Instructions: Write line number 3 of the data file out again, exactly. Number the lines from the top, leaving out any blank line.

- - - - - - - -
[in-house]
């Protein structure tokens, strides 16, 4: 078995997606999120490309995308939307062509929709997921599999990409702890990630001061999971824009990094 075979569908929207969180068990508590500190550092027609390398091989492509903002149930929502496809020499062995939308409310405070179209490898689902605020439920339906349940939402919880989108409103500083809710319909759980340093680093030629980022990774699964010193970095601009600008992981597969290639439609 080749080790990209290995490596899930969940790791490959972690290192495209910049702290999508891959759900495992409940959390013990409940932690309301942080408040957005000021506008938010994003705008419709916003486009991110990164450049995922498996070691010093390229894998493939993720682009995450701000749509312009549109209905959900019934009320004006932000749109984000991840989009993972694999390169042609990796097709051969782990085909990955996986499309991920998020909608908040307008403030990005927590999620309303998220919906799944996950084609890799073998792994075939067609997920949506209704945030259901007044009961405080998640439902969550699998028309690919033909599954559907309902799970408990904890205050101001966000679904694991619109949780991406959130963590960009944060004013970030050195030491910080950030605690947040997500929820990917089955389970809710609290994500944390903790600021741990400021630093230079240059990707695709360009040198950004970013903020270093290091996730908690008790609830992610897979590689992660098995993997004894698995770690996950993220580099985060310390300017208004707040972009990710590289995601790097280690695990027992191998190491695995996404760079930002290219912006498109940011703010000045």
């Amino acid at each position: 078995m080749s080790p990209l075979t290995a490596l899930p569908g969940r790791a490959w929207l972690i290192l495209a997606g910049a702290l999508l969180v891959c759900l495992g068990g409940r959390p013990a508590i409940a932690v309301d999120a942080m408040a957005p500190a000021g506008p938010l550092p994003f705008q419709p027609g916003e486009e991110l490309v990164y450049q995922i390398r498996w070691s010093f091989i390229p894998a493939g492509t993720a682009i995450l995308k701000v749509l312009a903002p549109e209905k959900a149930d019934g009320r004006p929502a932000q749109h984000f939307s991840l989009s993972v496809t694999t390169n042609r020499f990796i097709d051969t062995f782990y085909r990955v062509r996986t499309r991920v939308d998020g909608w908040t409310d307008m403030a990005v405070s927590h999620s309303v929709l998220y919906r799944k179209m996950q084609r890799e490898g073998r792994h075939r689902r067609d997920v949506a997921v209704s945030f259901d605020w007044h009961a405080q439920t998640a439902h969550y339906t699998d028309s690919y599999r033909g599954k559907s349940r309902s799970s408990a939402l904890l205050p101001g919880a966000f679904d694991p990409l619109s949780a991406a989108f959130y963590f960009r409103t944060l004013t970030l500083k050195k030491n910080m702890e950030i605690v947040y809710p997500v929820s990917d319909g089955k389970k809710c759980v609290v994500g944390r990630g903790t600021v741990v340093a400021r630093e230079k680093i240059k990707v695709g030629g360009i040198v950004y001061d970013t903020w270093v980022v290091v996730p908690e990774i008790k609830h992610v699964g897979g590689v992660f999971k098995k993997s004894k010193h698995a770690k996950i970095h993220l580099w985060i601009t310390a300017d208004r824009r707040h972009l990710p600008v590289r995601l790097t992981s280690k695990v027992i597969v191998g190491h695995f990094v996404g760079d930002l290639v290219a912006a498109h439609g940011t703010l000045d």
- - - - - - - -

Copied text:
């Amino acid at each position: 078995m080749s080790p990209l075979t290995a490596l899930p569908g969940r790791a490959w929207l972690i290192l495209a997606g910049a702290l999508l969180v891959c759900l495992g068990g409940r959390p013990a508590i409940a932690v309301d999120a942080m408040a957005p500190a000021g506008p938010l550092p994003f705008q419709p027609g916003e486009e991110l490309v990164y450049q995922i390398r498996w070691s010093f091989i390229p894998a493939g492509t993720a682009i995450l995308k701000v749509l312009a903002p549109e209905k959900a149930d019934g009320r004006p929502a932000q749109h984000f939307s991840l989009s993972v496809t694999t390169n042609r020499f990796i097709d051969t062995f782990y085909r990955v062509r996986t499309r991920v939308d998020g909608w908040t409310d307008m403030a990005v405070s927590h999620s309303v929709l998220y919906r799944k179209m996950q084609r890799e490898g073998r792994h075939r689902r067609d997920v949506a997921v209704s945030f259901d605020w007044h009961a405080q439920t998640a439902h969550y339906t699998d028309s690919y599999r033909g599954k559907s349940r309902s799970s408990a939402l904890l205050p101001g919880a966000f679904d694991p990409l619109s949780a991406a989108f959130y963590f960009r409103t944060l004013t970030l500083k050195k030491n910080m702890e950030i605690v947040y809710p997500v929820s990917d319909g089955k389970k809710c759980v609290v994500g944390r990630g903790t600021v741990v340093a400021r630093e230079k680093i240059k990707v695709g030629g360009i040198v950004y001061d970013t903020w270093v980022v290091v996730p908690e990774i008790k609830h992610v699964g897979g590689v992660f999971k098995k993997s004894k010193h698995a770690k996950i970095h993220l580099w985060i601009t310390a300017d208004r824009r707040h972009l990710p600008v590289r995601l790097t992981s280690k695990v027992i597969v191998g190491h695995f990094v996404g760079d930002l290639v290219a912006a498109h439609g940011t703010l000045d």